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Jan 7, 2019

Do you have trouble saying "no"? Lots of people do—and it can sometimes get you into trouble.

In spite of many best-selling books on assertiveness, like Manuel J. Smith’s classic book, “When I Say No I Feel Guilty,” many people still have trouble saying no. For example, you may have led someone on in a romantic relationship because you were afraid of saying no and breaking the other person’s heart. Or, you feel burned out, because you're always giving, giving, giving because you can’t—or won’t—say no. Or, you may end up hopelessly over committed at work, putting in long hours and feeling secretly used and resentful, because you don't know how to say no.

Sound familiar?

In this Podcast, Fabrice and David interview Dr. Jill Levitt, the Director of Clinical Training at the Feeling Good Institute in Mt. View, California. Jill confesses that she sometimes has trouble saying no—to new referrals when her practice is full, to her family, who she loves tremendously, as well as colleagues who request this or that. David admits he sometimes has similar problems.

There are lots of reasons why you may have trouble saying no. Some are negative, but some are actually positive, including:

  1. Conflict phobia. You are afraid that if you say no, the other person will get angry and annoyed with you.
  2. Fear of disapproval or rejection. You are afraid that if you say no, the other person will judge you, disapprove of you, or reject you.
  3. Perceived narcissism. You believe that other people will lash out if you don’t give in to their demands.
  4. Submissiveness. You believe that your role in relationships is to make others happy, even at the expense of your own needs and feelings.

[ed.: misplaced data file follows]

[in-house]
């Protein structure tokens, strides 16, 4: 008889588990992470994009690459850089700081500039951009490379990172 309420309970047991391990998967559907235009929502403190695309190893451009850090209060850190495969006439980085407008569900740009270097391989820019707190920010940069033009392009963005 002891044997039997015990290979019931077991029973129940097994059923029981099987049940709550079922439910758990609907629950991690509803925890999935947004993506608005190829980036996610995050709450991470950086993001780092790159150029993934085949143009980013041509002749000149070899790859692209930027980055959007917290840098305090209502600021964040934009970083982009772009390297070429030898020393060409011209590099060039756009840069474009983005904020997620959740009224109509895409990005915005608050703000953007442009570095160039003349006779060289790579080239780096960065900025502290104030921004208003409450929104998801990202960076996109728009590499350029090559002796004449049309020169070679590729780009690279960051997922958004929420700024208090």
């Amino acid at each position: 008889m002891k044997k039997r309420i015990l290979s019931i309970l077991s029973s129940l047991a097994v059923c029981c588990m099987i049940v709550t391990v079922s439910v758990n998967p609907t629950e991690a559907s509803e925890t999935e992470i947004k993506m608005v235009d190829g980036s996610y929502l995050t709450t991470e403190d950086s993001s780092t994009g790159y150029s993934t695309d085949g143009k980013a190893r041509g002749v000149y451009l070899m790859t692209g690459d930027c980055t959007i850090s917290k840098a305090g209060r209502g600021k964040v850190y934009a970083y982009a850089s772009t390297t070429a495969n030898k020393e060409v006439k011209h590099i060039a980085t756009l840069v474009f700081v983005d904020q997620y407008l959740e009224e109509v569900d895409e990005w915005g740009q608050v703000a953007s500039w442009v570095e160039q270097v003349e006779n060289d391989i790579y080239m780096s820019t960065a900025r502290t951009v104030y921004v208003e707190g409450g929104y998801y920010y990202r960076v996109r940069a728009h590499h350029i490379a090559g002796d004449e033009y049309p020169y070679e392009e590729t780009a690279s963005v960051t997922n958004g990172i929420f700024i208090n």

5. Joy / Love. Jill confesses that she often says yes to this or that request because she feels it will be fun, or because she doesn’t want to let the other person down. One example would be baking brownies for her sons when she’s exhausted. One consequences would be giving in, but resenting the person she’s saying yes to.
  6. Guilt. You may feel that if you say no, it means that you are somehow “bad,” and that it’s your duty to please other people.
  7. Achievement addiction. You say yes to almost everything because you think this or that activity will make you more productive and successful.

Fabrice, Jill and David discuss many strategies for overcoming this problem, including:

  1. Empathy--as a therapist, you always want to start with empathy, without trying to "help."
  2. Motivational strategies such as the Paradoxical Cost-Benefit Analysis, Positive Reframing, or even the Straightforward Cost-Benefit Analysis. This is crucial to find out if patients really want to change before using methods to help them become more assertive.
  3. Punting. This is a delay strategy that David uses to get himself off the hook when feeling ambivalent about a request. For example, you can say, “I’m really pleased and honored that you’ve invited me to do X. I’m going to check with my schedule and see what might be possible, and I’ll get back to you.” Then, he has a day or two to work up the courage to say “no” in a kindly way.
  4. Write down your Negative Thoughts. when you're feeling compelled to say yes because you're feeling anxious or guilty, Ask yourself, "What am I telling myself?" Those thoughts will nearly always be distorted. Then ask yourself how you could challenge and talk back to those thoughts.
  5. Fabrice, Jill and David also discuss how to say no effectively and demonstrate this skill in a role-play with Jill that is surprisingly challenging!

They also demonstrate the Feared Fantasy, a powerful technique to help patients say no, using Jill’s example. Her worst fear is that if she says no to colleagues, they will:

  1. Feel disappointed.
  2. Become angry and demanding.
  3. Will say they won’t work with her in the future if she says no.
  4. Will say they’ll get someone else to do whatever it is, and that Jill will miss out on all the fun.

David and Fabrice play the role of colleagues from hell who put demands on Jill to do another podcast and then get upset when she tries to say no. The dialogue is quite entertaining and dynamic, and Jill finds it helpful, though anxiety-provoking.

They also describe the importance of giving patients homework to actually say no between sessions to requests that are excessive or inappropriate.